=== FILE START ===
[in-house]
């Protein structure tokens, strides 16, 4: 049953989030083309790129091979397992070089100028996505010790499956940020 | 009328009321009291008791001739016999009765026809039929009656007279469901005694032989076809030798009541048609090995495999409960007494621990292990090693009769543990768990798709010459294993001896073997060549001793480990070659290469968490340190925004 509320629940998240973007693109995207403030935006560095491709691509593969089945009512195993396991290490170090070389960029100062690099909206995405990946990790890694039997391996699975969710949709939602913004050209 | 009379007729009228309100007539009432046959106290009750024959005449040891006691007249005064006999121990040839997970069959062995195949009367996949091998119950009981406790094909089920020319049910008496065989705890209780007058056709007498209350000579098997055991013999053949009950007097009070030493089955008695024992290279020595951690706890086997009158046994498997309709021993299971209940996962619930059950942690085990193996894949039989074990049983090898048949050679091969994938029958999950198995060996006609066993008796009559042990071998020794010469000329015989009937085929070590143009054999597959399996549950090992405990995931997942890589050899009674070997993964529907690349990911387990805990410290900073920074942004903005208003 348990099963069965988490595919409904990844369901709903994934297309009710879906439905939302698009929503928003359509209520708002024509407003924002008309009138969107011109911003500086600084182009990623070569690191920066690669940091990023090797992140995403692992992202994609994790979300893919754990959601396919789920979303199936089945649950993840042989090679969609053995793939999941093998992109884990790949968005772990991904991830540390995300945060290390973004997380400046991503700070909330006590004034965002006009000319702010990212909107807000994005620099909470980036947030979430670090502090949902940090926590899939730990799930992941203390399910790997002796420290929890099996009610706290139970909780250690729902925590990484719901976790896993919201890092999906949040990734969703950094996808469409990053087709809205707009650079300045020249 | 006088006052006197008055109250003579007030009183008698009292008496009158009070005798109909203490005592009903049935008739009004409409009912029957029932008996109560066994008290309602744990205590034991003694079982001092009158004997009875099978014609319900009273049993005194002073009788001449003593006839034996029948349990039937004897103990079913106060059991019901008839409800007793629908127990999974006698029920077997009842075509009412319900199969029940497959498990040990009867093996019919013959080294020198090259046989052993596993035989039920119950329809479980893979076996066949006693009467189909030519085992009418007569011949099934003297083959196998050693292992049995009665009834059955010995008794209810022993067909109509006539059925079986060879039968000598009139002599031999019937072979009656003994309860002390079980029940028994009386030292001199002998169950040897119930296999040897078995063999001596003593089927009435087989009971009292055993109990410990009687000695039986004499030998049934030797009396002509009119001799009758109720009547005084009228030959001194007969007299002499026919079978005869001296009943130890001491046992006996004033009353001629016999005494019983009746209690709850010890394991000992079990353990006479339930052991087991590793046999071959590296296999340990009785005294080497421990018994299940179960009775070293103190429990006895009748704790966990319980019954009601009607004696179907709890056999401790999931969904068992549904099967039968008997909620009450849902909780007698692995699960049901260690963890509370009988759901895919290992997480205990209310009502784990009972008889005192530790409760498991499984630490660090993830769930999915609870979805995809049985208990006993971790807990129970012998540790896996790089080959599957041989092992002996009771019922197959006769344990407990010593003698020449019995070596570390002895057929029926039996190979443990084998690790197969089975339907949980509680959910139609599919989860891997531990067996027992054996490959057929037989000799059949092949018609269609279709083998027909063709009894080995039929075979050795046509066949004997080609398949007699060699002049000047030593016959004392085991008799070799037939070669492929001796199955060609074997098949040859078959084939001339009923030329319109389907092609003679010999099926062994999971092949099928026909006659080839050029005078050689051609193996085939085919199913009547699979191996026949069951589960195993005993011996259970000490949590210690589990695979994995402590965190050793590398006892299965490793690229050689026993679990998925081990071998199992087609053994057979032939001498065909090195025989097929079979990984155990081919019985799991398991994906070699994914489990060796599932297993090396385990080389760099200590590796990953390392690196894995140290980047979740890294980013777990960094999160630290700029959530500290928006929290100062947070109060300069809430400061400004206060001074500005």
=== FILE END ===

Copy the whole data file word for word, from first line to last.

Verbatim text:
[in-house]
């Protein structure tokens, strides 16, 4: 049953989030083309790129091979397992070089100028996505010790499956940020 | 009328009321009291008791001739016999009765026809039929009656007279469901005694032989076809030798009541048609090995495999409960007494621990292990090693009769543990768990798709010459294993001896073997060549001793480990070659290469968490340190925004 509320629940998240973007693109995207403030935006560095491709691509593969089945009512195993396991290490170090070389960029100062690099909206995405990946990790890694039997391996699975969710949709939602913004050209 | 009379007729009228309100007539009432046959106290009750024959005449040891006691007249005064006999121990040839997970069959062995195949009367996949091998119950009981406790094909089920020319049910008496065989705890209780007058056709007498209350000579098997055991013999053949009950007097009070030493089955008695024992290279020595951690706890086997009158046994498997309709021993299971209940996962619930059950942690085990193996894949039989074990049983090898048949050679091969994938029958999950198995060996006609066993008796009559042990071998020794010469000329015989009937085929070590143009054999597959399996549950090992405990995931997942890589050899009674070997993964529907690349990911387990805990410290900073920074942004903005208003 348990099963069965988490595919409904990844369901709903994934297309009710879906439905939302698009929503928003359509209520708002024509407003924002008309009138969107011109911003500086600084182009990623070569690191920066690669940091990023090797992140995403692992992202994609994790979300893919754990959601396919789920979303199936089945649950993840042989090679969609053995793939999941093998992109884990790949968005772990991904991830540390995300945060290390973004997380400046991503700070909330006590004034965002006009000319702010990212909107807000994005620099909470980036947030979430670090502090949902940090926590899939730990799930992941203390399910790997002796420290929890099996009610706290139970909780250690729902925590990484719901976790896993919201890092999906949040990734969703950094996808469409990053087709809205707009650079300045020249 | 006088006052006197008055109250003579007030009183008698009292008496009158009070005798109909203490005592009903049935008739009004409409009912029957029932008996109560066994008290309602744990205590034991003694079982001092009158004997009875099978014609319900009273049993005194002073009788001449003593006839034996029948349990039937004897103990079913106060059991019901008839409800007793629908127990999974006698029920077997009842075509009412319900199969029940497959498990040990009867093996019919013959080294020198090259046989052993596993035989039920119950329809479980893979076996066949006693009467189909030519085992009418007569011949099934003297083959196998050693292992049995009665009834059955010995008794209810022993067909109509006539059925079986060879039968000598009139002599031999019937072979009656003994309860002390079980029940028994009386030292001199002998169950040897119930296999040897078995063999001596003593089927009435087989009971009292055993109990410990009687000695039986004499030998049934030797009396002509009119001799009758109720009547005084009228030959001194007969007299002499026919079978005869001296009943130890001491046992006996004033009353001629016999005494019983009746209690709850010890394991000992079990353990006479339930052991087991590793046999071959590296296999340990009785005294080497421990018994299940179960009775070293103190429990006895009748704790966990319980019954009601009607004696179907709890056999401790999931969904068992549904099967039968008997909620009450849902909780007698692995699960049901260690963890509370009988759901895919290992997480205990209310009502784990009972008889005192530790409760498991499984630490660090993830769930999915609870979805995809049985208990006993971790807990129970012998540790896996790089080959599957041989092992002996009771019922197959006769344990407990010593003698020449019995070596570390002895057929029926039996190979443990084998690790197969089975339907949980509680959910139609599919989860891997531990067996027992054996490959057929037989000799059949092949018609269609279709083998027909063709009894080995039929075979050795046509066949004997080609398949007699060699002049000047030593016959004392085991008799070799037939070669492929001796199955060609074997098949040859078959084939001339009923030329319109389907092609003679010999099926062994999971092949099928026909006659080839050029005078050689051609193996085939085919199913009547699979191996026949069951589960195993005993011996259970000490949590210690589990695979994995402590965190050793590398006892299965490793690229050689026993679990998925081990071998199992087609053994057979032939001498065909090195025989097929079979990984155990081919019985799991398991994906070699994914489990060796599932297993090396385990080389760099200590590796990953390392690196894995140290980047979740890294980013777990960094999160630290700029959530500290928006929290100062947070109060300069809430400061400004206060001074500005």